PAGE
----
Despite seeing less success with his third opera, Das Spielwerk und die Prinzessin, and seeing his career interrupted by World War I, Franz Schreker’s reputation continued to grow. His operas Die Gezeichneten (linked below) and Der Schatzgräber – premiered in 1918 and 1920, respectively, by the Frankfurt Opera House – brought him to the forefront of contemporary German opera. Between 1925 and 1932, Der Schatzgräber alone was performed almost 400 times in fifty different opera houses and theaters!
As with Das Ferne Klang, I’ve also linked the most famous instrumental excerpt from Die Gezeichneten, the “Prelude to a Drama”.
Schreker’s influence on European music in the early 20th century was not limited to composition and conducting – he also transformed the renowned Hochschule für Musik in Berlin after becoming its director in 1920, appointing as teachers such luminaries as Busoni, Schoenberg, Schnabel, Flesch, Zemlinsky, and Hindemith.
Sadly for Schreker, things would soon take a turn for the worse; with the rise of atonality, his music was already too antiquated for the tastes of some. None of his operas of the mid- to late 1920s – Irrelohe, Christophorus, and Der singende Teufel – met with any real success.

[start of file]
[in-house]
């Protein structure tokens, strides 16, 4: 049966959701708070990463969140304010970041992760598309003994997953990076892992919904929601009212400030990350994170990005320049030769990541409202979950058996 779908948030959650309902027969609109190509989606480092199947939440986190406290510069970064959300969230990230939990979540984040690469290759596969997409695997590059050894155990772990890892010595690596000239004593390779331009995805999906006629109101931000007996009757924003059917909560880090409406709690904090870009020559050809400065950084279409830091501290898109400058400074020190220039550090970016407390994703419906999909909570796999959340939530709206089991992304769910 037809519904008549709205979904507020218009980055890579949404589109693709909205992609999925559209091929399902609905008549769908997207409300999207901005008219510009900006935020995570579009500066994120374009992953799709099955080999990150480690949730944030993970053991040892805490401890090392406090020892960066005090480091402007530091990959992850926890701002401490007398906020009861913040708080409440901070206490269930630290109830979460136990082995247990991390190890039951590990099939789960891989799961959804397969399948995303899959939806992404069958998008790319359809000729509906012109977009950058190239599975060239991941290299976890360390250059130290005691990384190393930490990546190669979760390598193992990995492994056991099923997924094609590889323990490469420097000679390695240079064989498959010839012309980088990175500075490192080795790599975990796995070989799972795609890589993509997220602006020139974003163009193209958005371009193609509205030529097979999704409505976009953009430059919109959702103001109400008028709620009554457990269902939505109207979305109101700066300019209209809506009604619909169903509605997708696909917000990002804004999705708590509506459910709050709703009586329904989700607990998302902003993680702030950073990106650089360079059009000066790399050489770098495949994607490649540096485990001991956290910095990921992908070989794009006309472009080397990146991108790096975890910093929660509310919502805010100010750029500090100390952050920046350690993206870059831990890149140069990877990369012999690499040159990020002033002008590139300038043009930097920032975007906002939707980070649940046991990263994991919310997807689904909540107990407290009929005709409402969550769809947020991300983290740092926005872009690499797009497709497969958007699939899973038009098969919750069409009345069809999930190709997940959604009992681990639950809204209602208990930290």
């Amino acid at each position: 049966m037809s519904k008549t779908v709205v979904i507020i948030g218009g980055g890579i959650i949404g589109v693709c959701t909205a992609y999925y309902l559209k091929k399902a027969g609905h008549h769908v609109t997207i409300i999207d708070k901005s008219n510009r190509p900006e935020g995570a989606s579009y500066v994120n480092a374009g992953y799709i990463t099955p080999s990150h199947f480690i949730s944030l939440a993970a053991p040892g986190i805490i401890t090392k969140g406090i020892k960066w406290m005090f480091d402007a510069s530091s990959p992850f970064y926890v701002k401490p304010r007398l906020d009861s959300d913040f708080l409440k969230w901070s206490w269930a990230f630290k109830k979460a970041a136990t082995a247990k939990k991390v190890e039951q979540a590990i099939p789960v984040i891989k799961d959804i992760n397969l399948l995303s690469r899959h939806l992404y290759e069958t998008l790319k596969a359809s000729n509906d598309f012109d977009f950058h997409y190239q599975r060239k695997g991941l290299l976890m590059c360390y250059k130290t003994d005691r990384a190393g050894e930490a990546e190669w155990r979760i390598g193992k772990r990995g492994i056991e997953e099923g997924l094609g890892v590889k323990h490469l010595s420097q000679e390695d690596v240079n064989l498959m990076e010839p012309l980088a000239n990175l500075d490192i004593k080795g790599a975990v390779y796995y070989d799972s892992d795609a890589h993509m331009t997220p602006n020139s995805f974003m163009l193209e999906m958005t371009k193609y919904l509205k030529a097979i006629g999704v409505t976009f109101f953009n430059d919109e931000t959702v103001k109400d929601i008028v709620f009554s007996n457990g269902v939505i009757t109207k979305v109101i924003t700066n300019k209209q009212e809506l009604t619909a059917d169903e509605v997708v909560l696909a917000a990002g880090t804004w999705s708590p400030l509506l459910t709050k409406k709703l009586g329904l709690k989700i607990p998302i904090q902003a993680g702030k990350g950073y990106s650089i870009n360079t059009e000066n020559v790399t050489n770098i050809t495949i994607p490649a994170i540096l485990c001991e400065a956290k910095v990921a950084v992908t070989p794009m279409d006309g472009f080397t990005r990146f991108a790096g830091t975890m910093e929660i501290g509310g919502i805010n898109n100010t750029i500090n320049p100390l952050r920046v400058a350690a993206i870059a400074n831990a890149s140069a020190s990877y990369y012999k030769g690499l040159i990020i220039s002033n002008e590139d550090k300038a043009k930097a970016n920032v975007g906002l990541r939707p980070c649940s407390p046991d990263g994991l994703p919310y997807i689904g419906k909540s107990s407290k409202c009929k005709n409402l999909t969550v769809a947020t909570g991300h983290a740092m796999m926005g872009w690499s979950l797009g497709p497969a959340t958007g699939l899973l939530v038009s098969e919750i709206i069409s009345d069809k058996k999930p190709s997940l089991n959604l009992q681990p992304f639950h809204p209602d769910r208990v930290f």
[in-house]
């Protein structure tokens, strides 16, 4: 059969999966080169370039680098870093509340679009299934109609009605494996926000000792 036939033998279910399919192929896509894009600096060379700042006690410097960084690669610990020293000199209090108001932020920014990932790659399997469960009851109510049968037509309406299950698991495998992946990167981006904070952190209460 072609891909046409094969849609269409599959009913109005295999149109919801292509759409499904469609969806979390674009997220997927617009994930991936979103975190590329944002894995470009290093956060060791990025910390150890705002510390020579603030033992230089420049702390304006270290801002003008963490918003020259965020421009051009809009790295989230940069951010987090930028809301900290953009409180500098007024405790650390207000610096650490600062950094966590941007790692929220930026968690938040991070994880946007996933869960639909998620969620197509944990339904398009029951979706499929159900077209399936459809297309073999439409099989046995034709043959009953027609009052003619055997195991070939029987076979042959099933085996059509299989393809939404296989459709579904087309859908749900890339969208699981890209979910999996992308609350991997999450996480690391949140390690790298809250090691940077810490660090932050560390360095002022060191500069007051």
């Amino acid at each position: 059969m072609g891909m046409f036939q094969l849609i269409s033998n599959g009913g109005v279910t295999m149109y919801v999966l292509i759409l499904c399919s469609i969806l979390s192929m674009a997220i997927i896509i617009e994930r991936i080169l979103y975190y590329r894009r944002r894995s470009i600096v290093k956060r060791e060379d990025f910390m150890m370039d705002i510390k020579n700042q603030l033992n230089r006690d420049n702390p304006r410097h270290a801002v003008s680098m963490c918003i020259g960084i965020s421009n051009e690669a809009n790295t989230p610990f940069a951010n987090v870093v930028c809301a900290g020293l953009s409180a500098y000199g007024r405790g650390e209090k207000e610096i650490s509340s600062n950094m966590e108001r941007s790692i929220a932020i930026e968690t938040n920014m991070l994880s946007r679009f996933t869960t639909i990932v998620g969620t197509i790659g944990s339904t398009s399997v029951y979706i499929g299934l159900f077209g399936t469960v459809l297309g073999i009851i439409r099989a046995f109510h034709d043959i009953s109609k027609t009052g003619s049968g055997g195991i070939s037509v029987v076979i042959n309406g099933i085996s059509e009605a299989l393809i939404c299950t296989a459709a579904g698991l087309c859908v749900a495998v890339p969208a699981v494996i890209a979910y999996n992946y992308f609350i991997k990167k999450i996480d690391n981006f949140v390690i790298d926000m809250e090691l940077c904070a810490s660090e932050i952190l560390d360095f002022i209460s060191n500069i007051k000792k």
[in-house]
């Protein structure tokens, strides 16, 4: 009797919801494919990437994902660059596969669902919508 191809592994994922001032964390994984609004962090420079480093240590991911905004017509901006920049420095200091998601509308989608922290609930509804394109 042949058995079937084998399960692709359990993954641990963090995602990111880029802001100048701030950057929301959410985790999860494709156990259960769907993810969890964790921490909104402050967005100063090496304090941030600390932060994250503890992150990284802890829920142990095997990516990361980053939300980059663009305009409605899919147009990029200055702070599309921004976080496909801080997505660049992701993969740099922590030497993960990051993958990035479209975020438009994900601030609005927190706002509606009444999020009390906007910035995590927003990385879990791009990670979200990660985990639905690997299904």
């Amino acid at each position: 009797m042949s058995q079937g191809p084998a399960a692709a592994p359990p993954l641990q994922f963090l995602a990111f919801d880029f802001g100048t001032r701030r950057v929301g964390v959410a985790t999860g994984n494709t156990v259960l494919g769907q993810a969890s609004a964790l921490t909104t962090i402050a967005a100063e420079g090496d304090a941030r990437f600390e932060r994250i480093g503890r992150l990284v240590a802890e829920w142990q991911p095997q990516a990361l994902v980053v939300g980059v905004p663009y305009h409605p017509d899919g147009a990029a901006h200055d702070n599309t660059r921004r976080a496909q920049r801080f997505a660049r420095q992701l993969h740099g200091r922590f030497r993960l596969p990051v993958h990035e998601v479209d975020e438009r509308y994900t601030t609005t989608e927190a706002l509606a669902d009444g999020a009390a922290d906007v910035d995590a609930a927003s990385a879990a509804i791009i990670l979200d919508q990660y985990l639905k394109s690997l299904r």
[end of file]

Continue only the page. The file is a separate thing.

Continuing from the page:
This reversal in fortune was worsened by the rise of the Nazis and rapidly increasing anti-Semitism in Germany. In 1932, the first signs of trouble became evident for Schreker when his opera Das Schmied von Gent was canceled by the Nazi party after just five performances. Although he continued to partake in musical activities – including supervising the production of the first concert films – by July 1932 he was forced out of his position at the Hochschule, effectively ending his career.
Schreker desperately sought opportunities outside Germany but was unable to find a position. Concerns over his future and a battle over his retirement pension took a toll on his health; in November 1933, Schreker suffered a stroke, and he passed away in Berlin just four months later on March 21, 1934.
For years, Schreker’s suppression by the Nazis rendered him virtually forgotten in music history. However, in the 1960s and 1970s, revivals of his operas generated new interest in his work, and since that time performances of his instrumental and operatic music have been steadily increasing. Looking at recordings of Schreker’s work on YouTube, it’s been particularly pleasing to see his music taken up by ensembles ranging from the Deutsches Symphonie-Orchester Berlin to high school string orchestras!
Despite the growing recognition of his work – which likely makes him more famous than some of the more obscure names I’ve covered before – Schreker remains an unknown to the vast majority of classical music listeners. I hope orchestras, opera houses and chamber ensembles around the world will continue to dazzle audiences with with the incredibly beautiful works of this forgotten master!
With that, I’ll leave you with two pieces for instrumentations Schreker used only sparingly: his early choral orchestral work Schwanengesang and the Impressionistic chamber work Der Wind for violin, cello, clarinet, horn, and piano.
Thank you for reading – I hope you’re staying safe and healthy! As usual, if you enjoyed this post, please leave a like, follow, and/or comment.